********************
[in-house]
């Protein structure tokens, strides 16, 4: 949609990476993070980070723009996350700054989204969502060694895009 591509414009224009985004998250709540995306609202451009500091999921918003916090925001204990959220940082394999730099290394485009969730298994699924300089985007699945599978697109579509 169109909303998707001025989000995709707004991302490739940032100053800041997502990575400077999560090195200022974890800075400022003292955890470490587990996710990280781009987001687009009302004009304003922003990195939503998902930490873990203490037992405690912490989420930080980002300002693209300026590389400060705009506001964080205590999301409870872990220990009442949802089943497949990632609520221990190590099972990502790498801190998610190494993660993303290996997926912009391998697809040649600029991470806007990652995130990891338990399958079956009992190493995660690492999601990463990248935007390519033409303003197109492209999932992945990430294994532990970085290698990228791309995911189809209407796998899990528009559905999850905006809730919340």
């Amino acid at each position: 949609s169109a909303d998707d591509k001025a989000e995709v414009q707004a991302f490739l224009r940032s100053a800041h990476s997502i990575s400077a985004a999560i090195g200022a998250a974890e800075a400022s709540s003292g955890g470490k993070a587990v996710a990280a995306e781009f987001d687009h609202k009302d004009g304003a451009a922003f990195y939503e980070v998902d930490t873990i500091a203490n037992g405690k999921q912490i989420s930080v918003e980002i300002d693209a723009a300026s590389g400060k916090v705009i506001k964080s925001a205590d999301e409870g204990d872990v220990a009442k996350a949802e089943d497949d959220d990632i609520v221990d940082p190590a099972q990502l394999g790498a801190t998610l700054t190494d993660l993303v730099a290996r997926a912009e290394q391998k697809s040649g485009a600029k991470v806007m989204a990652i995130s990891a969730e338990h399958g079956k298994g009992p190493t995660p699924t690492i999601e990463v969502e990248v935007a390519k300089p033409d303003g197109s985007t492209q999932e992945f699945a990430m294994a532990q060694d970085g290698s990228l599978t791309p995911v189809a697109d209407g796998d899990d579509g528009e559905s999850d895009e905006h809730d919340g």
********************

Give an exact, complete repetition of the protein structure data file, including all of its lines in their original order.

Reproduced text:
[in-house]
């Protein structure tokens, strides 16, 4: 949609990476993070980070723009996350700054989204969502060694895009 591509414009224009985004998250709540995306609202451009500091999921918003916090925001204990959220940082394999730099290394485009969730298994699924300089985007699945599978697109579509 169109909303998707001025989000995709707004991302490739940032100053800041997502990575400077999560090195200022974890800075400022003292955890470490587990996710990280781009987001687009009302004009304003922003990195939503998902930490873990203490037992405690912490989420930080980002300002693209300026590389400060705009506001964080205590999301409870872990220990009442949802089943497949990632609520221990190590099972990502790498801190998610190494993660993303290996997926912009391998697809040649600029991470806007990652995130990891338990399958079956009992190493995660690492999601990463990248935007390519033409303003197109492209999932992945990430294994532990970085290698990228791309995911189809209407796998899990528009559905999850905006809730919340």
């Amino acid at each position: 949609s169109a909303d998707d591509k001025a989000e995709v414009q707004a991302f490739l224009r940032s100053a800041h990476s997502i990575s400077a985004a999560i090195g200022a998250a974890e800075a400022s709540s003292g955890g470490k993070a587990v996710a990280a995306e781009f987001d687009h609202k009302d004009g304003a451009a922003f990195y939503e980070v998902d930490t873990i500091a203490n037992g405690k999921q912490i989420s930080v918003e980002i300002d693209a723009a300026s590389g400060k916090v705009i506001k964080s925001a205590d999301e409870g204990d872990v220990a009442k996350a949802e089943d497949d959220d990632i609520v221990d940082p190590a099972q990502l394999g790498a801190t998610l700054t190494d993660l993303v730099a290996r997926a912009e290394q391998k697809s040649g485009a600029k991470v806007m989204a990652i995130s990891a969730e338990h399958g079956k298994g009992p190493t995660p699924t690492i999601e990463v969502e990248v935007a390519k300089p033409d303003g197109s985007t492209q999932e992945f699945a990430m294994a532990q060694d970085g290698s990228l599978t791309p995911v189809a697109d209407g796998d899990d579509g528009e559905s999850d895009e905006h809730d919340g």